Ecological theory and values in the determination of conservation goals: examples from temperate regions of Germany, United States of America, and Chile Page: 360
The following text was automatically extracted from the image on this page using optical character recognition software:
JAX & ROZZI
considerably. In addition, these concepts have
changed during the following decades and they
still have different meanings for different
groups of people. Particularly difficult
questions related directly to value decisions
arise today with respect to alien plants and
animals (invasive species) entering an area and
spreading there. Should they be considered as
Ecological theory is a third important and
often neglected ingredient in the determination
of conservation goals, which can serve two main
purposes. First, ecological theory allows us to go
beyond a purely static description of an area, by
providing insights into the interactions between
the elements of ecological systems, their
dynamics, and the ways they might respond to
external changes. Ideally, ecological theory
should provide the means for predicting the
development of ecological systems.
A second, much less considered role of
ecological theory is its heuristic use in the
formulation of research questions and
conservation goals (Jax 2003). Ecological
theory can help identify gaps in our knowledge
and expose uncertainties. Even more important
within conservation, ecology can help clarify
our questions, forcing us to be more precise
about the concepts we use. Although this
remains a difficult task, ecological theory can
also help distinguish between values and facts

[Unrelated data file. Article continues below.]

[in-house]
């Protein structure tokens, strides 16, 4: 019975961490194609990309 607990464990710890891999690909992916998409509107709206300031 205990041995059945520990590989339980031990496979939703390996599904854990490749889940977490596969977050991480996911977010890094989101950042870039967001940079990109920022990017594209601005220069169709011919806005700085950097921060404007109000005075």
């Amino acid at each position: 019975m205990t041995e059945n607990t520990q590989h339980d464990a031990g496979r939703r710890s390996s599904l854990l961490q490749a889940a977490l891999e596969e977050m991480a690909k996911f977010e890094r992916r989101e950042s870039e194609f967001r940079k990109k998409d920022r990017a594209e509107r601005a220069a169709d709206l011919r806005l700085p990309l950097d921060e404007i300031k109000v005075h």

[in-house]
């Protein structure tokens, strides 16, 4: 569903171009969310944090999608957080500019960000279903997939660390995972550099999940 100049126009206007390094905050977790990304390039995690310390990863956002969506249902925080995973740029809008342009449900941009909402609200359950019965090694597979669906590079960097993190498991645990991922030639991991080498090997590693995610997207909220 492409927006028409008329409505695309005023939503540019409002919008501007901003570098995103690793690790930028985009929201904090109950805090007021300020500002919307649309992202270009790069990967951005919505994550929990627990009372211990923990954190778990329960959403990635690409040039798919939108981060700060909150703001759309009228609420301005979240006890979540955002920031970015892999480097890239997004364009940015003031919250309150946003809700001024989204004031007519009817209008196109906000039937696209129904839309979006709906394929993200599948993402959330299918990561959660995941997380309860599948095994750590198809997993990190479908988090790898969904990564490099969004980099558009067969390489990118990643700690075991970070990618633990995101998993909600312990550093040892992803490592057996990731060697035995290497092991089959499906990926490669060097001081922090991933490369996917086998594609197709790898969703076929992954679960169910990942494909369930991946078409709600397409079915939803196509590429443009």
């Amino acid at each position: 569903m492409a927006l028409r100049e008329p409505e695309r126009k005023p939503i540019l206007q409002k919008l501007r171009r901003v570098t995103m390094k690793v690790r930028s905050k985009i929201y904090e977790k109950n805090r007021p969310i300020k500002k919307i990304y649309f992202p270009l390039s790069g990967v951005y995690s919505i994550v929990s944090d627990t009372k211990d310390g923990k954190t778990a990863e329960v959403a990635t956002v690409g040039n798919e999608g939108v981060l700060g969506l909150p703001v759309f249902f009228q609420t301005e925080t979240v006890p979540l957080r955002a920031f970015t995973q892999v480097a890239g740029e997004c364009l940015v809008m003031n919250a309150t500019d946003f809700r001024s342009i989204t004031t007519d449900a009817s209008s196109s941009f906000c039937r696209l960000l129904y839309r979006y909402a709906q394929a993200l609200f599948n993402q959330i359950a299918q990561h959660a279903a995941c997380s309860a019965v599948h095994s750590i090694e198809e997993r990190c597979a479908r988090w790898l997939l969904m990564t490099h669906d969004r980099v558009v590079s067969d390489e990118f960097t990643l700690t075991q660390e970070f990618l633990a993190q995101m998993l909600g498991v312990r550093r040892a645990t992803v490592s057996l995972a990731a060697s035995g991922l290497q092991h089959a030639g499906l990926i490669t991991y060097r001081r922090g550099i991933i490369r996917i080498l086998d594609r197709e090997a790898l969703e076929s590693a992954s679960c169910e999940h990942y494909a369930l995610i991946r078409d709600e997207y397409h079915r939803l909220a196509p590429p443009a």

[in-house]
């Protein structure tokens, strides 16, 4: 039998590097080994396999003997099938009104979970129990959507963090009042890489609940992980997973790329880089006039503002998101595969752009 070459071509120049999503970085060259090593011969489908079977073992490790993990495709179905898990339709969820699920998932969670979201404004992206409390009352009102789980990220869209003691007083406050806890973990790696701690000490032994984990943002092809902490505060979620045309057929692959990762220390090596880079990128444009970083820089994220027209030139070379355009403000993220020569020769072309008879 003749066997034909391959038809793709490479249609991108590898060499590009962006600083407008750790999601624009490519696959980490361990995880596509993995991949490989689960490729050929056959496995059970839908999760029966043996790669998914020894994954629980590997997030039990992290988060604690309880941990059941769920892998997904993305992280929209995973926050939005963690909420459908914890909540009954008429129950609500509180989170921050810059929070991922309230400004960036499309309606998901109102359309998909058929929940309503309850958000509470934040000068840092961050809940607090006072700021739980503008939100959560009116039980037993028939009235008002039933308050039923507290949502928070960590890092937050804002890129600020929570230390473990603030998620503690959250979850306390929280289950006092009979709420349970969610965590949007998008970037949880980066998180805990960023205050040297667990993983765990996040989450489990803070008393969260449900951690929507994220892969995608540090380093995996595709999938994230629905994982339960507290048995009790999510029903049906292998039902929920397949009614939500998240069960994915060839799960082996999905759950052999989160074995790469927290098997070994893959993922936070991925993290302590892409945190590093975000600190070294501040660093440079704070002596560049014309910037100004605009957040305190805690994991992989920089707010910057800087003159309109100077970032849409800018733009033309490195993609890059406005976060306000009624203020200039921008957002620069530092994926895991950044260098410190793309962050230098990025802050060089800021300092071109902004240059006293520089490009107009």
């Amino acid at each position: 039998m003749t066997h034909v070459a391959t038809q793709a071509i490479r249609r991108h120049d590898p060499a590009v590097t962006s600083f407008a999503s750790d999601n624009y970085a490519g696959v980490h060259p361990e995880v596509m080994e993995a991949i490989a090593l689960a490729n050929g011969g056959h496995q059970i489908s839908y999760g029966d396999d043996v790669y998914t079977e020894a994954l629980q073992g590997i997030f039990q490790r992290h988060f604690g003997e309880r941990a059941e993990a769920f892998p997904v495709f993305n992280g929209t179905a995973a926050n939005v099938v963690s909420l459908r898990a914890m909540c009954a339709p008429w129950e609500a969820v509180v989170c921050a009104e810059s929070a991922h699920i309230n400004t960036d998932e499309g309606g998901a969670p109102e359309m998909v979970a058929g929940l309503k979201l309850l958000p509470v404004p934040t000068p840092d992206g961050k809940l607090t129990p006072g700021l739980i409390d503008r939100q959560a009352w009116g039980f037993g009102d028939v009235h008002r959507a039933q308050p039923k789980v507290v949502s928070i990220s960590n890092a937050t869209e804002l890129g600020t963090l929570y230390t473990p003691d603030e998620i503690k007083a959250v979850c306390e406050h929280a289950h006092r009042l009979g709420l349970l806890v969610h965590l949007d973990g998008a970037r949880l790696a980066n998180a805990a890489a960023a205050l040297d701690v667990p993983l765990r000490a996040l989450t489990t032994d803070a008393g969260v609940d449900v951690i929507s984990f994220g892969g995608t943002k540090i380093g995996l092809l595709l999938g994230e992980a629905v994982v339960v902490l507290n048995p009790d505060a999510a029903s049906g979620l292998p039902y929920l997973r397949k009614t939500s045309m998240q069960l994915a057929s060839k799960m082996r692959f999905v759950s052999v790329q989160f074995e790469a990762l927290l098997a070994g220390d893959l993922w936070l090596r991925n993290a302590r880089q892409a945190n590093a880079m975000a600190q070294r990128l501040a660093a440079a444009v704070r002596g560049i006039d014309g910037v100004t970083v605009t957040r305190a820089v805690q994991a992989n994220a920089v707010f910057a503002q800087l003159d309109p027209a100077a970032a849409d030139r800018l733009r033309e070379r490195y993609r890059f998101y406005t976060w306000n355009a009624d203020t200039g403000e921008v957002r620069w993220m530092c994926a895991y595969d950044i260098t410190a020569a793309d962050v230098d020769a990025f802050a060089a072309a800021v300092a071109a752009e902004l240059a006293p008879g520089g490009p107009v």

and promote their integration in the definition
of conservation goals. We illustrate this point
using one of the currently most discussed
approaches to conservation, the strategy of
PRESERVING ECOSYSTEMS: THE SOLUTION TO
CURRENT CONSERVATION DILEMMAS?
Ecosystem management represents an
increasingly popular strategy, which is
compatible with a dynamic view of nature
(Christensen et al. 1996). It recognizes
ecosystems as permanently changing and, at the
same time, promotes a multiple use
The management of whole ecosystems -in
contrast to that of single "commodities"- seems
to be an elegant solution to many conservation
problems. By protecting the whole ecosystem,
we avoid protecting only certain parts of an
area at the cost of others. This approach, to our
knowledge, was first applied systematically in
Yellowstone National Park, starting in the late
1960s (Jax 2001, 2002b). During the 1990s the
notion of ecosystem management experienced a
rapid rise in North American environmental
policy (Grumbine 1994, Christensen et al.
1996, Boyce & Haney 1997, Jax 2002b).
In contrast to its beginnings, in which
ecosystem management was mainly a particular
way of dealing with complex natural settings,
the notion has now been extended to an
ambitious societal program (Jax 2002b).
Although the ecosystem approach in the United
States means very different things to different